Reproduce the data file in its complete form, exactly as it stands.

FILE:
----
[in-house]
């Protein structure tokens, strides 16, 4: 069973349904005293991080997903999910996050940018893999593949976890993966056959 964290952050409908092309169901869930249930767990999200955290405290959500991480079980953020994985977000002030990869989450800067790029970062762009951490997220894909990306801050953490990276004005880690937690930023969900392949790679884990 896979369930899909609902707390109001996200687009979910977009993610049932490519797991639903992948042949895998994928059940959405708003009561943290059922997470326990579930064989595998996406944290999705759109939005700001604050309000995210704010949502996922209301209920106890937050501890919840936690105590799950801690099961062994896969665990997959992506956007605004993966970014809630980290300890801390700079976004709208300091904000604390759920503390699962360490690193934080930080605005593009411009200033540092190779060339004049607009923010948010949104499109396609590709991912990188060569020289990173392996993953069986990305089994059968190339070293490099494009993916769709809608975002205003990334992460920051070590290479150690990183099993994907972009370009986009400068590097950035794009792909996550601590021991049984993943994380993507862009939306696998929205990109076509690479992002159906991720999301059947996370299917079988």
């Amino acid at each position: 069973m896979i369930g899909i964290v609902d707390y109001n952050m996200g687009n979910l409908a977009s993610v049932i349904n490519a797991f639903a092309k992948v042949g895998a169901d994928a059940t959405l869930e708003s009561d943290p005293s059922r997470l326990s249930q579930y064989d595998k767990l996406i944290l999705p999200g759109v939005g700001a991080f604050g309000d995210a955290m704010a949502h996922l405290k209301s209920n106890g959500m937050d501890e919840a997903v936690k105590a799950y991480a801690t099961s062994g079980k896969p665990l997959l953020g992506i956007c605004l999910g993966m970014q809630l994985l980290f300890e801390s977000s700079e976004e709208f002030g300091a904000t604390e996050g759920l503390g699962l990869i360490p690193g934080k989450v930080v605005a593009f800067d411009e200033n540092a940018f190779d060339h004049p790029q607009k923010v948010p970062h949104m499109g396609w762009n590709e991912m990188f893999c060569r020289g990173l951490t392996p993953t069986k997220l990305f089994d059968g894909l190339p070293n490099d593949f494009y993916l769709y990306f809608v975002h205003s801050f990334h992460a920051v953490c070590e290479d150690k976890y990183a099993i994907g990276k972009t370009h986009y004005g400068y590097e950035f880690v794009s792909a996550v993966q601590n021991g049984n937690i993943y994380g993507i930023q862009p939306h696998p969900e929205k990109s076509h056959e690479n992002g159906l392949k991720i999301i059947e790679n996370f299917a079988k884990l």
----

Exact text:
[in-house]
């Protein structure tokens, strides 16, 4: 069973349904005293991080997903999910996050940018893999593949976890993966056959 964290952050409908092309169901869930249930767990999200955290405290959500991480079980953020994985977000002030990869989450800067790029970062762009951490997220894909990306801050953490990276004005880690937690930023969900392949790679884990 896979369930899909609902707390109001996200687009979910977009993610049932490519797991639903992948042949895998994928059940959405708003009561943290059922997470326990579930064989595998996406944290999705759109939005700001604050309000995210704010949502996922209301209920106890937050501890919840936690105590799950801690099961062994896969665990997959992506956007605004993966970014809630980290300890801390700079976004709208300091904000604390759920503390699962360490690193934080930080605005593009411009200033540092190779060339004049607009923010948010949104499109396609590709991912990188060569020289990173392996993953069986990305089994059968190339070293490099494009993916769709809608975002205003990334992460920051070590290479150690990183099993994907972009370009986009400068590097950035794009792909996550601590021991049984993943994380993507862009939306696998929205990109076509690479992002159906991720999301059947996370299917079988």
């Amino acid at each position: 069973m896979i369930g899909i964290v609902d707390y109001n952050m996200g687009n979910l409908a977009s993610v049932i349904n490519a797991f639903a092309k992948v042949g895998a169901d994928a059940t959405l869930e708003s009561d943290p005293s059922r997470l326990s249930q579930y064989d595998k767990l996406i944290l999705p999200g759109v939005g700001a991080f604050g309000d995210a955290m704010a949502h996922l405290k209301s209920n106890g959500m937050d501890e919840a997903v936690k105590a799950y991480a801690t099961s062994g079980k896969p665990l997959l953020g992506i956007c605004l999910g993966m970014q809630l994985l980290f300890e801390s977000s700079e976004e709208f002030g300091a904000t604390e996050g759920l503390g699962l990869i360490p690193g934080k989450v930080v605005a593009f800067d411009e200033n540092a940018f190779d060339h004049p790029q607009k923010v948010p970062h949104m499109g396609w762009n590709e991912m990188f893999c060569r020289g990173l951490t392996p993953t069986k997220l990305f089994d059968g894909l190339p070293n490099d593949f494009y993916l769709y990306f809608v975002h205003s801050f990334h992460a920051v953490c070590e290479d150690k976890y990183a099993i994907g990276k972009t370009h986009y004005g400068y590097e950035f880690v794009s792909a996550v993966q601590n021991g049984n937690i993943y994380g993507i930023q862009p939306h696998p969900e929205k990109s076509h056959e690479n992002g159906l392949k991720i999301i059947e790679n996370f299917a079988k884990l």